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Buckeyes win but aren’t satisfied with play


Ohio State matched the school record for consecutive wins, reached an all-time program high for touchdowns in a season and finished the day with 60 points and nearly 600 yards on offense.

But the Buckeyes had an empty feeling as they trudged off the field at Illinois on Saturday, knowing they had a lackluster performance at a point in the year when they could least afford one.

“I think we definitely have to improve,” senior running back Carlos Hyde said. “We came out scoring points and, all of a sudden, we hit a wall and weren’t scoring. We were going three-and-out. We can’t come out and play like that again. You don’t know, a team might bring their A game and beat us.”

Hyde scored five touchdowns and ran for 246 yards — tying Archie Griffin for the third-highest rushing total in OSU history — and the Buckeyes built a 35-7 lead before sputtering to a 60-35 win.

The Illini, who have lost 20 straight Big Ten games, cut the deficit to 12 in the fourth quarter before Hyde broke away for two long TD runs in the final 4:03.

The third-ranked Buckeyes (10-0, 6-0 Big Ten) tied the 1967-69 teams with their 22nd straight win, but nobody was celebrating afterward. Led by shifty quarterback Nathan Scheelhaase, the Illini (3-7, 0-6) picked up 420 yards and posted the highest point total for an OSU opponent this year.

“It’s kind of bittersweet,” senior safety C.J. Barnett said. “I feel good we won — it’s 22 (straight) games or something like that, so we’re a part of history. At the same time, that play is unacceptable from us.

“They have great athletes, and Scheelhaase made things happen. But we expect more from ourselves.”

Braxton Miller, who had a league-best completion rate of 72.5, was 13-of-29 passing for 150 yards, his first game below 57 percent this season. He passed for two TDs without a pick, but he lost a fumble that gave Illinois second-half momentum.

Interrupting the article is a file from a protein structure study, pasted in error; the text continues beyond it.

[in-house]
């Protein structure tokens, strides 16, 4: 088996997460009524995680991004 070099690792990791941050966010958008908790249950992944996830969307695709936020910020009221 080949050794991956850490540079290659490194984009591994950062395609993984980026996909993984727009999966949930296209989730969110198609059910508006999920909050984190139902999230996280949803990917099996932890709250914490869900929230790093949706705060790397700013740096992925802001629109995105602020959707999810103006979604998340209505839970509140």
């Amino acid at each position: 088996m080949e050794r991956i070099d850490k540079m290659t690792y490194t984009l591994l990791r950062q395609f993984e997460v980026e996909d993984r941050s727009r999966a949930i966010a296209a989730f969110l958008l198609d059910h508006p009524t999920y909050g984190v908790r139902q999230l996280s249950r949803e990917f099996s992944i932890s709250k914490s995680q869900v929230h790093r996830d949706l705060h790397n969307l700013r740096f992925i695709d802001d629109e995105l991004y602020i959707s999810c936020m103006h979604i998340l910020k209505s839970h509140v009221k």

The game was played in an 18-mile-per-hour wind with gusts to nearly 30, and Miller had trouble uncorking his usual tight spirals.

“It played a big effect in the passing game because the wind was kind of tricky at times,” he said. “I throw a pretty decent deep ball, and the last one I threw was about 10 yards in front.

“We went back to basics because the passing game wasn’t working like we thought. We have the best offensive line in the country. So why not?”

Only Eddie George, who rushed for a school-record 314 yards in 1995, and Keith Byars, who had 274 in 1984, have had bigger outputs than Hyde, who scored on runs of 8, 1, 51 and 55 yards and also on a reception of 18 yards.

Miller also rushed 16 times for 184 yards, two short of his career high, as the Buckeyes piled up 441 yards on the ground.

“That was me. I called those,” coach Urban Meyer said. “He’s one of the best players on the team, and I used him way too much last year. I haven’t felt like we’ve used him much this year because we had to. But when you’re struggling throwing the ball, and they’re loading the box on you, you have to create some plays. He certainly did.”

The Buckeyes were coming off a bye week, and Meyer believes the players have begun putting pressure on themselves with all the BCS blather.

“I have to make sure we just keep getting better each week instead of (talking about) all the national stuff,” Meyer said. “I think I’m learning a lesson: Just shut your mouth … and let’s go get better.

“Quit worrying about style points. There’s scholarship athletes on the other side. There’s a really good quarterback on the other side. Just go win. When we focus on that, we’re pretty good. When our focus is on something else, we’re not very good.”



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